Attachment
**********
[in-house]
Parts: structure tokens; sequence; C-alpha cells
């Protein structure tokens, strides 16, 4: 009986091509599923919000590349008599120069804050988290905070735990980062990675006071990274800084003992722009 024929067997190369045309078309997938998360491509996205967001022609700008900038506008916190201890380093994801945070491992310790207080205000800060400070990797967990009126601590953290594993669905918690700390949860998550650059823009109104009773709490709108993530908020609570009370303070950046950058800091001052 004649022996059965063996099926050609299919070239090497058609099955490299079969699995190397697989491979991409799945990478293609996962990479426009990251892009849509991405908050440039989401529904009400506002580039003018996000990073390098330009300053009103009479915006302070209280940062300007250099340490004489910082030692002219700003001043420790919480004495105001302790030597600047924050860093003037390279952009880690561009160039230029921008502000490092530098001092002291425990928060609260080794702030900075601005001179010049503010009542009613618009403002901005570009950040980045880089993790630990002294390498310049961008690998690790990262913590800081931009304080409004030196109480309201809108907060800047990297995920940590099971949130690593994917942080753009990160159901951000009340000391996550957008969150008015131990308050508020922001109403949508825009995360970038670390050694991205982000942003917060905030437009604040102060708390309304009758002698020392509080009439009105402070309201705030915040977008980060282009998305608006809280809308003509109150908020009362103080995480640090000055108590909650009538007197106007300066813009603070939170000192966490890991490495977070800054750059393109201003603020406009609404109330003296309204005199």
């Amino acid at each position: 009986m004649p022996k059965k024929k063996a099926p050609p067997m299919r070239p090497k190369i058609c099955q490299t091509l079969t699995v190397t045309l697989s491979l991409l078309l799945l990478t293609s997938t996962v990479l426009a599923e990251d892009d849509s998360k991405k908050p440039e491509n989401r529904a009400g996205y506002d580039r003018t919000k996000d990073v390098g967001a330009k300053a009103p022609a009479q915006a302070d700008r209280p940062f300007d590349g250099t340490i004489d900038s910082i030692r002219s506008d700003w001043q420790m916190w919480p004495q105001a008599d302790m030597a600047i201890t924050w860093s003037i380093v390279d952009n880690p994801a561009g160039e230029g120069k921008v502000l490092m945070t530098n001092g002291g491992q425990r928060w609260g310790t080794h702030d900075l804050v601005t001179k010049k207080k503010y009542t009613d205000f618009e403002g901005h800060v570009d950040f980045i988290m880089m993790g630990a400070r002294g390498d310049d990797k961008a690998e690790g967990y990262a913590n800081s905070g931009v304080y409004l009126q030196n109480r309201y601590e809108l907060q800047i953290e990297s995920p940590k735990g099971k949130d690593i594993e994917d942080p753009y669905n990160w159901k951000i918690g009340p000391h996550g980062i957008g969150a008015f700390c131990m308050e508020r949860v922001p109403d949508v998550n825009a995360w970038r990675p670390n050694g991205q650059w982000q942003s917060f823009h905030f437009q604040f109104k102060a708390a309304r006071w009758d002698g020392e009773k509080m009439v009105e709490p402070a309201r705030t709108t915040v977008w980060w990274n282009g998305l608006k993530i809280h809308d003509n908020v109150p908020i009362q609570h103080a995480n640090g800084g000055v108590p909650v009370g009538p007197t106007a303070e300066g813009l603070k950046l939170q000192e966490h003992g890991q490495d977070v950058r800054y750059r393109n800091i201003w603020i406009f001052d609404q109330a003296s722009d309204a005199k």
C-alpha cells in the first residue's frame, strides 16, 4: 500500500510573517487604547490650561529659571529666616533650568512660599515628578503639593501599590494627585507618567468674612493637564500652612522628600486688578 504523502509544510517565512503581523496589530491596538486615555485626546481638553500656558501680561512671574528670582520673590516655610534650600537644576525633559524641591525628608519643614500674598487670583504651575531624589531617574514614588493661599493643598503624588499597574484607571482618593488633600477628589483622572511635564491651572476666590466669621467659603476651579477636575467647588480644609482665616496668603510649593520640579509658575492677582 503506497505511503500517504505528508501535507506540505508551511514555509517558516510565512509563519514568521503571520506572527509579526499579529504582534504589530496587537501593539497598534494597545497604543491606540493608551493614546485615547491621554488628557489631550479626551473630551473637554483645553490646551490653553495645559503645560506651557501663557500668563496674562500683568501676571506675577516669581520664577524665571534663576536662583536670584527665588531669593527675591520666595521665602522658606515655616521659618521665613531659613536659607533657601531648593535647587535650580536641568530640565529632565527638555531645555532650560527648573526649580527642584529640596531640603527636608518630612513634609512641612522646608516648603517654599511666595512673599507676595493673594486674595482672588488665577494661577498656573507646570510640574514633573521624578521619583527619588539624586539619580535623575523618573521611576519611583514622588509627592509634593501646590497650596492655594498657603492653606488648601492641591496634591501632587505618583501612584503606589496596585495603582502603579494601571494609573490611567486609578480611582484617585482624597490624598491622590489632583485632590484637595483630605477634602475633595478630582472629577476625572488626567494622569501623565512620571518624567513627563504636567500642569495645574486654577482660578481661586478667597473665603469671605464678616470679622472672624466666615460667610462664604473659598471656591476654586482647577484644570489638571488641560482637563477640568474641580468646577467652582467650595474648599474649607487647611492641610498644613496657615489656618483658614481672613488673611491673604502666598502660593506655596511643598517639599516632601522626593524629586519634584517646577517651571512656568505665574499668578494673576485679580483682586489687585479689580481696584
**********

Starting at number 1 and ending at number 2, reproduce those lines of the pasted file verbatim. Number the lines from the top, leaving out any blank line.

[in-house]
Parts: structure tokens; sequence; C-alpha cells